Other than losing the parts for my bed, scratching the front face of the dresser; neglecting to stack my work area and seat; everything else was fine. Everything they could say was "record a case with the cases division". Be exceptionally watchful of their quotes. They were sufficiently decent not to charge me the additional 3% Mastercard expense (they never said there would be an additional charge). Who might have imagined that by transporting more, it would cost less (I dont mean the expense per pound either). In the event that I transported 2000 lbs. it would have taken a toll $300 not exactly the genuine weight that was 1820 lbs. Perhaps this is ordinary in the business however how regularly would a client question that?

United States California Inglewood

LAST REVIEW

2 5 1 Reviewed 2 times, 1.0 customer satisfaction.
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 - Ant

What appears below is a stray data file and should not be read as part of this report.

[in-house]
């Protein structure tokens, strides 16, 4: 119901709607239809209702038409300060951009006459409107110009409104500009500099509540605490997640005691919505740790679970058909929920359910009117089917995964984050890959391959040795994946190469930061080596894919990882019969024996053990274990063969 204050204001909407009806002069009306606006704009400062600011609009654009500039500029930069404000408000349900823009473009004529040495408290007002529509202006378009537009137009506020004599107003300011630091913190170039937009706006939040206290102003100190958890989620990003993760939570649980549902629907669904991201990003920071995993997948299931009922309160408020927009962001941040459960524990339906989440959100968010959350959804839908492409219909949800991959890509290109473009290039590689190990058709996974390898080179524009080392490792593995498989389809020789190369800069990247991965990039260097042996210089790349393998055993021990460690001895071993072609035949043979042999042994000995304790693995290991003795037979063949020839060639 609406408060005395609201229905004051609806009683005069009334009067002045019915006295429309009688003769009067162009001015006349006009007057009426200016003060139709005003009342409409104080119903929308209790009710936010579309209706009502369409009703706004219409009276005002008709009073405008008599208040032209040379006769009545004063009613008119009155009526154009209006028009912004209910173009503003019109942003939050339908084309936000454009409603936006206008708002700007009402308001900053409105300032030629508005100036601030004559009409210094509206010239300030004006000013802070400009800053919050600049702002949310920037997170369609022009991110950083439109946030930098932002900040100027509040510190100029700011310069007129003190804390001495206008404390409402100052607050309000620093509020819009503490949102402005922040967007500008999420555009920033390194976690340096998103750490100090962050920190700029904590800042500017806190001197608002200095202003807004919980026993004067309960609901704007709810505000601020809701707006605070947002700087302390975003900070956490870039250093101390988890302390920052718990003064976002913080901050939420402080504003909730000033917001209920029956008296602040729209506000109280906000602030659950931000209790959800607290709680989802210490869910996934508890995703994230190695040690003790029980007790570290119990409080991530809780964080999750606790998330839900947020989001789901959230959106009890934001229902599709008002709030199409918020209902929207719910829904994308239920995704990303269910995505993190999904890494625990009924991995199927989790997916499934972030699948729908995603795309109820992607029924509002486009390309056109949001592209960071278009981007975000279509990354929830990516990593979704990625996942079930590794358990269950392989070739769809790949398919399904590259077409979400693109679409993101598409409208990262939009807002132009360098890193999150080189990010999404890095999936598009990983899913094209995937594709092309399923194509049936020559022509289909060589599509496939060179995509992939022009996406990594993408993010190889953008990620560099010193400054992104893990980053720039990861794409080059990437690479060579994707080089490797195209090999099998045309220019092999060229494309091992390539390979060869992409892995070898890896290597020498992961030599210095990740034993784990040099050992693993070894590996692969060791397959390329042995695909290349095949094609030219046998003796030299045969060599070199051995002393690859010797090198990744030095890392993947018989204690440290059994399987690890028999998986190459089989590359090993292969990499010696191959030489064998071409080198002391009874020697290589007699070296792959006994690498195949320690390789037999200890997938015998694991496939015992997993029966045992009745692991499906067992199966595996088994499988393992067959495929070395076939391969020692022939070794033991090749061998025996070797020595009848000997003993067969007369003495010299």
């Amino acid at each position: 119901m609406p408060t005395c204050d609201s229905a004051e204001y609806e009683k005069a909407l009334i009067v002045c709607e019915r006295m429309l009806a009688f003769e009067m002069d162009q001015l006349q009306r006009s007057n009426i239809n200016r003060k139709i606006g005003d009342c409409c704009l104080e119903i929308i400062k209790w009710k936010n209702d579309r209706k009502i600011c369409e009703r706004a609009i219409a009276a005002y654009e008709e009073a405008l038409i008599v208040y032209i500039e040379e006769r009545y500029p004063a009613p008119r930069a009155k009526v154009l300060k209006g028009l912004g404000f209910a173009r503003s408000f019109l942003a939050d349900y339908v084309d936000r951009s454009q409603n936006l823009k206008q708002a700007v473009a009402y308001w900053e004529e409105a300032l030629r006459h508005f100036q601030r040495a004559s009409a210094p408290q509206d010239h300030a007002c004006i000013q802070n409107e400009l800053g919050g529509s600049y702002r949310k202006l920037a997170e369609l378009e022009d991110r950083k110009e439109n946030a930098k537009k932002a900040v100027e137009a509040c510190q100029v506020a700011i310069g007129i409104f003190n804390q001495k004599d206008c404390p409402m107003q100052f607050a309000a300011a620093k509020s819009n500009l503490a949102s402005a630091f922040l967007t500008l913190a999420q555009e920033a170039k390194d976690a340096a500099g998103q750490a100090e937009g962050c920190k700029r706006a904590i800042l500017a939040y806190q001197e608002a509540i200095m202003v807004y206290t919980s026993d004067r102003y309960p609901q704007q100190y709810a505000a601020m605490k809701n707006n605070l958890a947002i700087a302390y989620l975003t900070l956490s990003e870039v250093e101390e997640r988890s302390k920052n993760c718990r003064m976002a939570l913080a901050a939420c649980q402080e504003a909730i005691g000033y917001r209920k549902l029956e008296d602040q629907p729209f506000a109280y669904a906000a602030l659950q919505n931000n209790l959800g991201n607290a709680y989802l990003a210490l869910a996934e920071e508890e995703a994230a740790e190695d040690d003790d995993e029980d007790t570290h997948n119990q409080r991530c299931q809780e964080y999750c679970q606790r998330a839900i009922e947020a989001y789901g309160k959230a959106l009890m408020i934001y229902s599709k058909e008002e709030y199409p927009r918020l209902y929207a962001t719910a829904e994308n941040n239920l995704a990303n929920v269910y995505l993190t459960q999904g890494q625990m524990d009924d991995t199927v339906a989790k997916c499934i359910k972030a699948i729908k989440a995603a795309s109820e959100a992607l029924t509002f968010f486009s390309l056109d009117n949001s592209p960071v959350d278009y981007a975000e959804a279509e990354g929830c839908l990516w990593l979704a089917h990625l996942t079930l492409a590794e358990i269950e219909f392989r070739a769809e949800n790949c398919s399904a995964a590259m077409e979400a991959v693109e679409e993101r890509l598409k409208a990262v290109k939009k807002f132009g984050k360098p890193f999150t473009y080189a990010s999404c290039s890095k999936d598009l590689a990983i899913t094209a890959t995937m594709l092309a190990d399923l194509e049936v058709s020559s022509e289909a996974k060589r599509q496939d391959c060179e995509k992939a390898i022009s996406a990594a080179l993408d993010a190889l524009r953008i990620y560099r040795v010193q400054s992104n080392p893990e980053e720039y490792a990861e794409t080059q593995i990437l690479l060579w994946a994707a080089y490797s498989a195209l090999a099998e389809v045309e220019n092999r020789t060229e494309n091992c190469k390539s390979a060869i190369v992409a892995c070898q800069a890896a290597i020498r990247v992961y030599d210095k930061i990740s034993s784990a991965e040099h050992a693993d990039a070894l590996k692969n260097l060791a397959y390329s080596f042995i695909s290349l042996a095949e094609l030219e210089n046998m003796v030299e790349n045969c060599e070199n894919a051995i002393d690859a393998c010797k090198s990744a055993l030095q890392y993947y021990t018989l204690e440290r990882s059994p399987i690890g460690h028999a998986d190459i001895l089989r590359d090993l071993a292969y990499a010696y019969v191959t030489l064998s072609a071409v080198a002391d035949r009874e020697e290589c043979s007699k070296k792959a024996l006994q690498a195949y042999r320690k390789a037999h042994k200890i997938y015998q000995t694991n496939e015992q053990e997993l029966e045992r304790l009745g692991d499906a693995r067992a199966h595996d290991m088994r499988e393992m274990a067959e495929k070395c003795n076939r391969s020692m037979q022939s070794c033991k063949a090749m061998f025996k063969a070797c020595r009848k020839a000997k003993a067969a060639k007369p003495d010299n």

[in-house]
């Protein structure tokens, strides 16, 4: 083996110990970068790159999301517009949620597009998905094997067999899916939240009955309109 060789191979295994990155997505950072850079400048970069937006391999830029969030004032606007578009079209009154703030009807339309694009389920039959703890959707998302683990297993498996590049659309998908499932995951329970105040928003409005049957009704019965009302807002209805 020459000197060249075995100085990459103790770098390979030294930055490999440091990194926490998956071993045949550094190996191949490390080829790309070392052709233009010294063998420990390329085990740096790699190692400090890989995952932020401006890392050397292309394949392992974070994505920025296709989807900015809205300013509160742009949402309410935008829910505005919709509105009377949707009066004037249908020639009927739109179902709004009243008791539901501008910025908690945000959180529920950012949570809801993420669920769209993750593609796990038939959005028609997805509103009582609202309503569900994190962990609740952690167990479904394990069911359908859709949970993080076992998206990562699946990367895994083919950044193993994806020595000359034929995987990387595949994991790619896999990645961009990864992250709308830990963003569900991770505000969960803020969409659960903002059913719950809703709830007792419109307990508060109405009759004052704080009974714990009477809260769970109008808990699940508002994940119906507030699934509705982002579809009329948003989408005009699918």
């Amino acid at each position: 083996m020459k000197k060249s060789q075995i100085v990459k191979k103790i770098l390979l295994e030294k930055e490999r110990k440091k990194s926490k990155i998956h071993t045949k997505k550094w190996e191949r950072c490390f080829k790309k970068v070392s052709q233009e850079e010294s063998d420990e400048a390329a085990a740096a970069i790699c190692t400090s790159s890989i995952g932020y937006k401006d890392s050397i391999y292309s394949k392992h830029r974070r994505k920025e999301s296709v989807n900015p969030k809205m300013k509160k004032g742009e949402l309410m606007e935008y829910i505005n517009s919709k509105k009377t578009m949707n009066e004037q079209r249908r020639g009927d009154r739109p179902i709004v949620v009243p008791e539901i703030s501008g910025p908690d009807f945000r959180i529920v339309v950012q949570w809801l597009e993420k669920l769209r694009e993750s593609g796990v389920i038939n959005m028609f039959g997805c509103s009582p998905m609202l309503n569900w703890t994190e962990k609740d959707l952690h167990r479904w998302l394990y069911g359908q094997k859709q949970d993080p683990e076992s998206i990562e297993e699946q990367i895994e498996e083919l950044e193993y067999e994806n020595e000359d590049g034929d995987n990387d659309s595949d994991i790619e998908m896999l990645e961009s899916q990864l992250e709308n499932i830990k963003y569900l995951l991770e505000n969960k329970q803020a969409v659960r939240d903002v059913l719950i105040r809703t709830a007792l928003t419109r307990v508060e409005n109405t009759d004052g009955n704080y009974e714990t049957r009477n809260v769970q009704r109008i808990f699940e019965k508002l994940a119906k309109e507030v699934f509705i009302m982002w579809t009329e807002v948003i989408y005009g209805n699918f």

Man I wish I could give these guys 0 stars. 1st of all be very careful with the estimate. I am not a mover I have no idea how to estimate cubic footage, if you are relying on them to help you figure it out, dont do it. I was estimated $4000, I ended up paying $8000. If you are moving from Mainland to Hawaii; take the money you will pay these guys and just go buy brand new stuff in Hawaii, and spend $500 shipping the important stuff. You can ship a car through Matson directly for only a few dollars more. If you go with these crooks you will pay thousands of dollars and maybe see your stuff again. 2nd, look at the responses they have been putting on the bad reviews here. They find excuses quoting fine print, or make it sound like you are confusing the companies! (really!?) This will give you a preview of the type of customer service you can expect from them. We have been waiting months for our stuff and everytime I follow up they have told me to wait 2 more weeks. Customer service is horrible. They will say nice things to you because you have so many moving options. But once they have your stuff and your money they will take their time and not communicate with you unless you contact first. They took my stuff and my money on June 21 and I am sitting in an empty house in Hawaii Mid Aug. Last week they told me end of Aug, and they are now telling me I have to wait till at least mid Sept. (UPDATE, Sept 17th: Guess what!? Mid Sept has come and gone and what did they say: Another 2 weeks!) They will keep saying that contractually they have to say 45-60 business days but it will come faster. That was why I chose them, but it looks like they are going to use every day of those 3 months. If they told us it was going to take 3 months from the beginning, I would not have chosen them. If you can wait months for your things, have tons of money, and dont care about customer service, these guys are the ones for you. Will update this review once I get my things, I just wanted to leave this here to hopefully save one poor soul from going with these guys.